1. Harry S. Stout, The New England Soul Preaching and Religious Culture in Colonial New England (New York and Oxford: Oxford University Press, 1986), 4. “I have estimated the number of sermons preached in 17th- and 18th-century New England by computing the total number of years preached by all the Congregational ministers and multiplying by 100 (an average of two sermons a week).” (Stout, 317)
2. Colin Brummitt Goodykoontz, Home Missions on the American Frontier, With Particular Reference to the American Home Missionary Society. Caldwell, Idaho: The Caxton Printers, Ltd., 1939, 68.
3. Claude Fuess, Andover: Symbol of New England: The Evolution of a Town (Andover: The Andover Historical Society, 1959), 156.
4. Reverend Samuel Phillips, People Earnestly Urged to be Happy, Or A Minister’s Address to his People, by Way of Intreaty, that they receive not the grace of God in vain (Boston: S. Kneeland & T. Green, 1739).
5. Joseph Tracy coined the term when he published The Great Awakening: A History of the Revival of Religion in the Time of Whitefield and Edwards (Worcester, 1840). Thomas S. Kidd, in The Great Awakening: The Roots of Evangelical Christianity in Colonial America (New Haven: Yale University Press, 2007) argues that there was no Second Great Awakening and that the First Great Awakening simply continued on. That is, it was all one long one. He thinks of the debates of that era as points on a continuum, too, with anti-revivalists, who dismissed the whole thing, on one end, moderate evangelicals in the middle, and radical evangelicals at the opposite end.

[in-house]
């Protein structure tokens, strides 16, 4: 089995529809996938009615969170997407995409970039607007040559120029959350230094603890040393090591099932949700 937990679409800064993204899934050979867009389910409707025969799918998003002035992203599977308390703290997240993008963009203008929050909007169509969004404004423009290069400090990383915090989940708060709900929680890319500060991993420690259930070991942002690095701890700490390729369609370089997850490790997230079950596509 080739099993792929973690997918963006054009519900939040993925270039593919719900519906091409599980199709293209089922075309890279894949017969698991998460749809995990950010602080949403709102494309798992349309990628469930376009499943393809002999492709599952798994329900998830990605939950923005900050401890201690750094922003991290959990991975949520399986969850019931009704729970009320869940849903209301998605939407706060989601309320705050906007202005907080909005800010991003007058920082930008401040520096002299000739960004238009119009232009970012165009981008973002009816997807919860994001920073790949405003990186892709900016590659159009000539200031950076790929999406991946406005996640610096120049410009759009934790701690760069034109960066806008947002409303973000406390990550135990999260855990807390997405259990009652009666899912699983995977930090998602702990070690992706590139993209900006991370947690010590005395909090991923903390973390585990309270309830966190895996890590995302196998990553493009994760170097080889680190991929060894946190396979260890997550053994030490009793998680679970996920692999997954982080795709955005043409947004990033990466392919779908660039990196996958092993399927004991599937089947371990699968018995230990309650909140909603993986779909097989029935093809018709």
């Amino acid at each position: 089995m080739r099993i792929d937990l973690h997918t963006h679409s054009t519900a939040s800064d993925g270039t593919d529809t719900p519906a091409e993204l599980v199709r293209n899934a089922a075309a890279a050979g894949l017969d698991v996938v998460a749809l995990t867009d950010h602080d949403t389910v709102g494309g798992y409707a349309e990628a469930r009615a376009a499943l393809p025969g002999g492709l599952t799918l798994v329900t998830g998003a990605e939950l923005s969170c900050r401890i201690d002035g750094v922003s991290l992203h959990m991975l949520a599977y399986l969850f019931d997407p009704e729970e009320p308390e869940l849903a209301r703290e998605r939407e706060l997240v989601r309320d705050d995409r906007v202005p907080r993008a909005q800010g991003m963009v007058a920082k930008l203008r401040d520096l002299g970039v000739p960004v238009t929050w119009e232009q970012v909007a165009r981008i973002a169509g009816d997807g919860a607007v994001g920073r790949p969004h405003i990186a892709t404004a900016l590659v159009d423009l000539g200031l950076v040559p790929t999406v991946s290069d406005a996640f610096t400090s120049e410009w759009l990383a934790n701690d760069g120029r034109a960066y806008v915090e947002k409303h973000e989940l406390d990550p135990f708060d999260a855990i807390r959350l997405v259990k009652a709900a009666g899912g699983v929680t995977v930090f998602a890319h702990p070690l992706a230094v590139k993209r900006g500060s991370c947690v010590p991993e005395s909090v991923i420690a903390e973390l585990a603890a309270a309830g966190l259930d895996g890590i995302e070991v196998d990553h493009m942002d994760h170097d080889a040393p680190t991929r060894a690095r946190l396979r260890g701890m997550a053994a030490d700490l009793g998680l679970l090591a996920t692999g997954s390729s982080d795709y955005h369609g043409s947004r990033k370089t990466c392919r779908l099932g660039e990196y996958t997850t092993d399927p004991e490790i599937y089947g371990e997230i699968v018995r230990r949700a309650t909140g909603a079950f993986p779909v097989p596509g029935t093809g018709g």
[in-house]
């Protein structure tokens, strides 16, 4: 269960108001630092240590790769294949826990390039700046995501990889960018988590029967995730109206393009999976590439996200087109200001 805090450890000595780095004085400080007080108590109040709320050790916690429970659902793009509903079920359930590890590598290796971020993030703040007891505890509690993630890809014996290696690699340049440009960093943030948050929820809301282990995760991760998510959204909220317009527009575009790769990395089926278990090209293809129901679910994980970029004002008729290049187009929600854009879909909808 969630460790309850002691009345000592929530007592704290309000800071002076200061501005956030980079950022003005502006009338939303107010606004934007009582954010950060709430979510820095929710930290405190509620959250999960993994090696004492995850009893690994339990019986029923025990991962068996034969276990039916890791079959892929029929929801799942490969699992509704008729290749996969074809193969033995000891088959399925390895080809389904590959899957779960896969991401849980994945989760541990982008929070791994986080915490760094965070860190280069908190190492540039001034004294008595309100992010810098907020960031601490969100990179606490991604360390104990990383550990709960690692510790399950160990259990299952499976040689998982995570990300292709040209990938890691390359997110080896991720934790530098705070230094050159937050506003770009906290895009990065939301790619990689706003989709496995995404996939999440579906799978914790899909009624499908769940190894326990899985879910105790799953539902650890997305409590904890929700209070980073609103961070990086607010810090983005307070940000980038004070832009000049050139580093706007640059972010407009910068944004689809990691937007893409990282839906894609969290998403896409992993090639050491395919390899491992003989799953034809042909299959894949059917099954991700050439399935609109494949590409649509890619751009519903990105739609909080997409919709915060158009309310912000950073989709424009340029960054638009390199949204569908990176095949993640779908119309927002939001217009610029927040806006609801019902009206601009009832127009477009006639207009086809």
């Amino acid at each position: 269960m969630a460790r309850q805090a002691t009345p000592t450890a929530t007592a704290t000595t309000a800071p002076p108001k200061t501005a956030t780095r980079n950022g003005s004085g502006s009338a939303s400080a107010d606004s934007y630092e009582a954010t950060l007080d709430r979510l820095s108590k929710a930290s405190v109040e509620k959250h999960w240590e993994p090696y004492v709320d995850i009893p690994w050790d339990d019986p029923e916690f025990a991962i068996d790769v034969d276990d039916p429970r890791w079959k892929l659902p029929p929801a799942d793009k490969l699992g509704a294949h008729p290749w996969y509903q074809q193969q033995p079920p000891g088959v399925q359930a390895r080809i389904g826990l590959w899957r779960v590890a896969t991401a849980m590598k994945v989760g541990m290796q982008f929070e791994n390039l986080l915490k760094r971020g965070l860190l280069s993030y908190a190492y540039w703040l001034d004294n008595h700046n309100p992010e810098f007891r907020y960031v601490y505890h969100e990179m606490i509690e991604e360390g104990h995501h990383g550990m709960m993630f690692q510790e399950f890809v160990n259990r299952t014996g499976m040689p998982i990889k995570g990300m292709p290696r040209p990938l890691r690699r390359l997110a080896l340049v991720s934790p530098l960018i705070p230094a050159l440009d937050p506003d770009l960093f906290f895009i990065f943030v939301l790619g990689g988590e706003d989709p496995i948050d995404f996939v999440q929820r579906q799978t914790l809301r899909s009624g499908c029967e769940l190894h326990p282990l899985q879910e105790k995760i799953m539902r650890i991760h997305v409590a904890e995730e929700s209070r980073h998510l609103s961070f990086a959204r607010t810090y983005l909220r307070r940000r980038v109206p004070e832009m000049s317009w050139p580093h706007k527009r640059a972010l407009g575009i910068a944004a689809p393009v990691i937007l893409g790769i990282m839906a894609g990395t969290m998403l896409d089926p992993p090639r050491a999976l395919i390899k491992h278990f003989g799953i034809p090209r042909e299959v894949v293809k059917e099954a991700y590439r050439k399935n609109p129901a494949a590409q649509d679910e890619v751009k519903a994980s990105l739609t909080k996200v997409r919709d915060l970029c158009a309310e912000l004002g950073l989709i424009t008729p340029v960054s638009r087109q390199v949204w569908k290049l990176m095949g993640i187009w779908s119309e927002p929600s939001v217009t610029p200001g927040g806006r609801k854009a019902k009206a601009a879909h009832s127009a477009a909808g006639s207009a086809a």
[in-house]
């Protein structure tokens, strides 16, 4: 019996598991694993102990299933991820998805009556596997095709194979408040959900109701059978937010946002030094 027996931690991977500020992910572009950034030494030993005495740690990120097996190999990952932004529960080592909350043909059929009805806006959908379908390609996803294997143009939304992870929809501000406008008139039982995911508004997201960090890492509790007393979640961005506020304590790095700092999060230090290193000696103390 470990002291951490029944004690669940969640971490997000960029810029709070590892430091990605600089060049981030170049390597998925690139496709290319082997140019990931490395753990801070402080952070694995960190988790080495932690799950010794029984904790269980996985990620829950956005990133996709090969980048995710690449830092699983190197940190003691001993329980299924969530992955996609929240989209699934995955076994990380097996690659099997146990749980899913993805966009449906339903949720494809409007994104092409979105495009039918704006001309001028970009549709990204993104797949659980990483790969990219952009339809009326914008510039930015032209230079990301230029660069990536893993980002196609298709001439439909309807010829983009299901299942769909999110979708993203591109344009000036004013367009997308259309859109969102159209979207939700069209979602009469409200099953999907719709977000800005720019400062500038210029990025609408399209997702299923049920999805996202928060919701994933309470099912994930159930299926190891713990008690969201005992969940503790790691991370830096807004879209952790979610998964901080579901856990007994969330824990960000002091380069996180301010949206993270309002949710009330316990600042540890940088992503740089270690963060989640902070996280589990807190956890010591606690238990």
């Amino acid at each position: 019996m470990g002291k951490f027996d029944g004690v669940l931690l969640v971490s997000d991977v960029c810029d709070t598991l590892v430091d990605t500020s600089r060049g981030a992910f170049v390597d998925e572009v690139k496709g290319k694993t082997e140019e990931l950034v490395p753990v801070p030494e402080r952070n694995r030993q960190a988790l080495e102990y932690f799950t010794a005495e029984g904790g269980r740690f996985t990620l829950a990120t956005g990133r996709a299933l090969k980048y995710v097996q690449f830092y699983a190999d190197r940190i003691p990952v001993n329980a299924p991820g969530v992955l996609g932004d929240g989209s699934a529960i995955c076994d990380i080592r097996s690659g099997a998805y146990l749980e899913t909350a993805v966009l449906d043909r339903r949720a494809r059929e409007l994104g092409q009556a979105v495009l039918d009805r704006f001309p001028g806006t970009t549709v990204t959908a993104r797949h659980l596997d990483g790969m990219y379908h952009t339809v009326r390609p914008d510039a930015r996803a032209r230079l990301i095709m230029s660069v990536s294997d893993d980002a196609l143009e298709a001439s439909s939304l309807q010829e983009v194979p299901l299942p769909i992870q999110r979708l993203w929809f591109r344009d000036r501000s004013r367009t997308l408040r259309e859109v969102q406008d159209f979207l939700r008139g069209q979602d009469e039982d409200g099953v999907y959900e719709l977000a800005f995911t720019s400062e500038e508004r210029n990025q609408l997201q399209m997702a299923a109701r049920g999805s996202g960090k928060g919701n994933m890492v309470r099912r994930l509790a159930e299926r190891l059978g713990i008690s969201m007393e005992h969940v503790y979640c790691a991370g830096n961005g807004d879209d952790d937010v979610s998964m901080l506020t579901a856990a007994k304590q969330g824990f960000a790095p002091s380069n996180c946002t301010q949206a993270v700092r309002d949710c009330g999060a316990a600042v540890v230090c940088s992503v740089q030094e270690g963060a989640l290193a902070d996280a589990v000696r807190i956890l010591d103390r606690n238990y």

On October 4 and 5, 1903, the two-hundredth anniversary of Jonathan Edwards's birth was celebrated at the Andover Theological Seminary with a two-day event to which the public of Andover was invited, as were nine Edwards descendants.  Besides a series of sermons , the event featured an exhibition of artifacts in the chapel. They included notes of sermons preached by Edwards to the Mohicans and a manuscript of an account of Mrs. Jonathan Edwards's religious experiences of January 19, 1742, narrated by her to her husband, recorded (but significantly edited) by him, and published in Boston as Some Thoughts Concerning the Present Revival of Religion in New England.  There was also on display a fragment of Mrs. Edwards's wedding dress, perhaps the very one pictured above.
1. "Memory of Jonathan Edwards Honored by Noted Theologians at Andover Seminary -- Bicententary [sic] of His Birth Fittingly Celebrated," Andover Townsman, October 9, 1903.
2. Exercises commemorating the two-hundredth anniversary of the birth of Jonathan Edwards: held at Andover Theological Seminary, October 4 and 5, 1903/ printed under the direction of the faculty (Andover: Andover Press, 1904).
3. Jonathan Edwards, Some Thoughts Concerning the Present Revival of Religion in New England (Boston: Printed and sold by S. Kneeland and T. Green in Queen-Street, 1742).